Overview by SH

The nature of consciousness remains deeply mysterious and profoundly important, with existential, medical and spiritual implication. We know what it is like to be conscious – to have awareness, a conscious ‘mind’, but who, or what, are ‘we’ who know such things? How is the subjective nature of phenomenal experience – our ‘inner life’ - to be explained in scientific terms? What consciousness actually is, and how it comes about remain unknown. The general assumption in modern science and philosophy - the ‘standard model’ - is that consciousness emerges from complex computation among brain neurons, computation whose currency is seen as neuronal firings (‘spikes’) and synaptic transmissions, equated with binary ‘bits’ in digital computing. Consciousness is presumed to ‘emerge’ from complex neuronal computation, and to have arisen during biological evolution as an adaptation of living systems, extrinsic to the makeup of the universe. On the other hand, spiritual and contemplative traditions, and some scientists and philosophers consider consciousness to be intrinsic, ‘woven into the fabric of the universe’. In these views, conscious precursors and Platonic forms preceded biology, existing all along in the fine scale structure of reality. 

 

My research involves a theory of consciousness which can bridge these two approaches, a theory developed over the past 20 years with eminent British physicist Sir Roger Penrose. Called ‘orchestrated objective reduction’ (‘Orch OR’), it suggests consciousness arises from quantum vibrations in protein polymers called microtubules inside the brain’s neurons, vibrations which interfere, ‘collapse’ and resonate across scale, control neuronal firings, generate consciousness, and connect ultimately to ‘deeper order’ ripples in spacetime geometry. Consciousness is more like music than computation.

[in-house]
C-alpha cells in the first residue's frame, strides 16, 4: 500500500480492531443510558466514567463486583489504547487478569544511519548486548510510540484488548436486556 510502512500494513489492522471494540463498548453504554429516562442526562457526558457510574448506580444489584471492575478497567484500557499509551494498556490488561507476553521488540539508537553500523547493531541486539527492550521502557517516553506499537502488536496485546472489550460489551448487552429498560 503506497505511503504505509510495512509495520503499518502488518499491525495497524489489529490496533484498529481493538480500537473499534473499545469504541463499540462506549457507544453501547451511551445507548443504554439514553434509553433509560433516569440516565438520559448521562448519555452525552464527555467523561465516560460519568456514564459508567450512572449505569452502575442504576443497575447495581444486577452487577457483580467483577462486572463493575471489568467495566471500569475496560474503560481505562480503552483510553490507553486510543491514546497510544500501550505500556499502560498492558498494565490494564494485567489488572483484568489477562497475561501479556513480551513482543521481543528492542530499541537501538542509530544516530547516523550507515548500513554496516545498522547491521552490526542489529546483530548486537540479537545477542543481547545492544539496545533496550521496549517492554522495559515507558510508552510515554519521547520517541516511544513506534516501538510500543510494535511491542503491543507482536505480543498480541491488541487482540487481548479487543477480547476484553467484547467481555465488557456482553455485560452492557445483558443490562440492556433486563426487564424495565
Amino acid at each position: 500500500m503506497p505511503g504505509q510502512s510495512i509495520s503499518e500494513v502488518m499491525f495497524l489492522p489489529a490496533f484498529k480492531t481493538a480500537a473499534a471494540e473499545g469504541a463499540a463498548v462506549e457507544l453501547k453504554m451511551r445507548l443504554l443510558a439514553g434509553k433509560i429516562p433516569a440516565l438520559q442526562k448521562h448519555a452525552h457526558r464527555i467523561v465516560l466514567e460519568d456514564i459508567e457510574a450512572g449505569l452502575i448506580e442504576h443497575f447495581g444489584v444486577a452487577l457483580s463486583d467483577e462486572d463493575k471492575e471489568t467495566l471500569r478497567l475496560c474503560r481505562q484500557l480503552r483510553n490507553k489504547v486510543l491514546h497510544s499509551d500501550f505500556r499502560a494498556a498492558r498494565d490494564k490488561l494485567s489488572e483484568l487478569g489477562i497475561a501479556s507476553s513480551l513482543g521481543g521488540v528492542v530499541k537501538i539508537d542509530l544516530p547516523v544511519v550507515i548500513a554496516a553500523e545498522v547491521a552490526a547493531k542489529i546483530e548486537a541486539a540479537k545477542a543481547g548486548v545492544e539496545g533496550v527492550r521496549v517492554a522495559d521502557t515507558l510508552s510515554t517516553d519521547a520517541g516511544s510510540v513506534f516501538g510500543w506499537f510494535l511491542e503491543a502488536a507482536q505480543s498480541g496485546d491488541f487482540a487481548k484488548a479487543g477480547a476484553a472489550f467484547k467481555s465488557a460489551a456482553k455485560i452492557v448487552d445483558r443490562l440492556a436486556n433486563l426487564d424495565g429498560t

Colleagues Travis Craddock and Jack Tuszynski and I also study how anesthetics act in microtubules to erase consciousness, and with Jay Sanguinetti, John JB Allen and Sterling Cooley, we are studying how transcranial ultrasound (TUS) can be used noninvasively to resonate brain microtubules and treat mental, cognitive and neurological disorders. 

 

Many thanks to my assistant Abi Behar-Montefiore and Ed Xia for maintaining this website.

 

STUART R. HAMEROFF, MD 

Director, Center for Consciousness Studies

Professor Emeritus

Department of Anesthesiology, College of Medicine,

University of Arizona and Department of Psychology

Banner – University Medical Center Tucson

 

Quantum Consciousness Theorist & Researcher

hameroff@u.arizona.edu